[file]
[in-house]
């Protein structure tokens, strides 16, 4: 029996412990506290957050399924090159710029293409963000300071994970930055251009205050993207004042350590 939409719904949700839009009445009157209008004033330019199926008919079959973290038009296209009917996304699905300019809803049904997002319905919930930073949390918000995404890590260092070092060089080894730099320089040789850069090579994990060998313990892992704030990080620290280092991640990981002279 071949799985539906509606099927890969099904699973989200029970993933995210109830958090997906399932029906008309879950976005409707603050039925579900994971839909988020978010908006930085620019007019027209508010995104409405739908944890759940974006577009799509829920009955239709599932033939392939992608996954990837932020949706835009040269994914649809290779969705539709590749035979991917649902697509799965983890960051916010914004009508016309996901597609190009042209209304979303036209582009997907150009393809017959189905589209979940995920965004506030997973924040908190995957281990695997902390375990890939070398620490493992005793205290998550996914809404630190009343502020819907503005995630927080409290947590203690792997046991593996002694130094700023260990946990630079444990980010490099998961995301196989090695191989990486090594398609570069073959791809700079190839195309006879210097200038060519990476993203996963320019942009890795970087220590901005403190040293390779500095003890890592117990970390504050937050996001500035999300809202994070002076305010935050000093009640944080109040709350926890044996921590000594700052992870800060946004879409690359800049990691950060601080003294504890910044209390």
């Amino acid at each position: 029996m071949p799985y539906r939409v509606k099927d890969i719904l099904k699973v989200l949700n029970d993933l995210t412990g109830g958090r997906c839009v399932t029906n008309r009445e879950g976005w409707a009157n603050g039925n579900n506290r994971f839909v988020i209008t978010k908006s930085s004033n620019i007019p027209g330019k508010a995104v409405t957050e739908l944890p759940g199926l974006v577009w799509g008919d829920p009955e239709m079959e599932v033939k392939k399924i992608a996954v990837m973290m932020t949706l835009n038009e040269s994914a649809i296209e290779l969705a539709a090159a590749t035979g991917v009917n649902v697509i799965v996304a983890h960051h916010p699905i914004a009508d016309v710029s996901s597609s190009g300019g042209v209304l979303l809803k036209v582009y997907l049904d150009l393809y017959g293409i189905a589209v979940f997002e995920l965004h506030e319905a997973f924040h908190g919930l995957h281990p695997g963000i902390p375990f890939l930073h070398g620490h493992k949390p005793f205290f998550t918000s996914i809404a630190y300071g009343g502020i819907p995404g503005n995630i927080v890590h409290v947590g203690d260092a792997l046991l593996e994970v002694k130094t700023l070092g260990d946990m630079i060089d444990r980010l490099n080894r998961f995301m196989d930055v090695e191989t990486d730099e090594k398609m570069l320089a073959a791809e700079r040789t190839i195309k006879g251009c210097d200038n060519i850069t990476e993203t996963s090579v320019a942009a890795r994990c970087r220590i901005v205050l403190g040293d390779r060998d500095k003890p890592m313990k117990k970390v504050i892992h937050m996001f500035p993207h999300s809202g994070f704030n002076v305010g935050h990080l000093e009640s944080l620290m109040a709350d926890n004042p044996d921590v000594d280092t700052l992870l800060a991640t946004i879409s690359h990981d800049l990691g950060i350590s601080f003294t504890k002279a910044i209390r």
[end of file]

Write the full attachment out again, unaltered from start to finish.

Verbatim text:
[in-house]
């Protein structure tokens, strides 16, 4: 029996412990506290957050399924090159710029293409963000300071994970930055251009205050993207004042350590 939409719904949700839009009445009157209008004033330019199926008919079959973290038009296209009917996304699905300019809803049904997002319905919930930073949390918000995404890590260092070092060089080894730099320089040789850069090579994990060998313990892992704030990080620290280092991640990981002279 071949799985539906509606099927890969099904699973989200029970993933995210109830958090997906399932029906008309879950976005409707603050039925579900994971839909988020978010908006930085620019007019027209508010995104409405739908944890759940974006577009799509829920009955239709599932033939392939992608996954990837932020949706835009040269994914649809290779969705539709590749035979991917649902697509799965983890960051916010914004009508016309996901597609190009042209209304979303036209582009997907150009393809017959189905589209979940995920965004506030997973924040908190995957281990695997902390375990890939070398620490493992005793205290998550996914809404630190009343502020819907503005995630927080409290947590203690792997046991593996002694130094700023260990946990630079444990980010490099998961995301196989090695191989990486090594398609570069073959791809700079190839195309006879210097200038060519990476993203996963320019942009890795970087220590901005403190040293390779500095003890890592117990970390504050937050996001500035999300809202994070002076305010935050000093009640944080109040709350926890044996921590000594700052992870800060946004879409690359800049990691950060601080003294504890910044209390």
């Amino acid at each position: 029996m071949p799985y539906r939409v509606k099927d890969i719904l099904k699973v989200l949700n029970d993933l995210t412990g109830g958090r997906c839009v399932t029906n008309r009445e879950g976005w409707a009157n603050g039925n579900n506290r994971f839909v988020i209008t978010k908006s930085s004033n620019i007019p027209g330019k508010a995104v409405t957050e739908l944890p759940g199926l974006v577009w799509g008919d829920p009955e239709m079959e599932v033939k392939k399924i992608a996954v990837m973290m932020t949706l835009n038009e040269s994914a649809i296209e290779l969705a539709a090159a590749t035979g991917v009917n649902v697509i799965v996304a983890h960051h916010p699905i914004a009508d016309v710029s996901s597609s190009g300019g042209v209304l979303l809803k036209v582009y997907l049904d150009l393809y017959g293409i189905a589209v979940f997002e995920l965004h506030e319905a997973f924040h908190g919930l995957h281990p695997g963000i902390p375990f890939l930073h070398g620490h493992k949390p005793f205290f998550t918000s996914i809404a630190y300071g009343g502020i819907p995404g503005n995630i927080v890590h409290v947590g203690d260092a792997l046991l593996e994970v002694k130094t700023l070092g260990d946990m630079i060089d444990r980010l490099n080894r998961f995301m196989d930055v090695e191989t990486d730099e090594k398609m570069l320089a073959a791809e700079r040789t190839i195309k006879g251009c210097d200038n060519i850069t990476e993203t996963s090579v320019a942009a890795r994990c970087r220590i901005v205050l403190g040293d390779r060998d500095k003890p890592m313990k117990k970390v504050i892992h937050m996001f500035p993207h999300s809202g994070f704030n002076v305010g935050h990080l000093e009640s944080l620290m109040a709350d926890n004042p044996d921590v000594d280092t700052l992870l800060a991640t946004i879409s690359h990981d800049l990691g950060i350590s601080f003294t504890k002279a910044i209390r």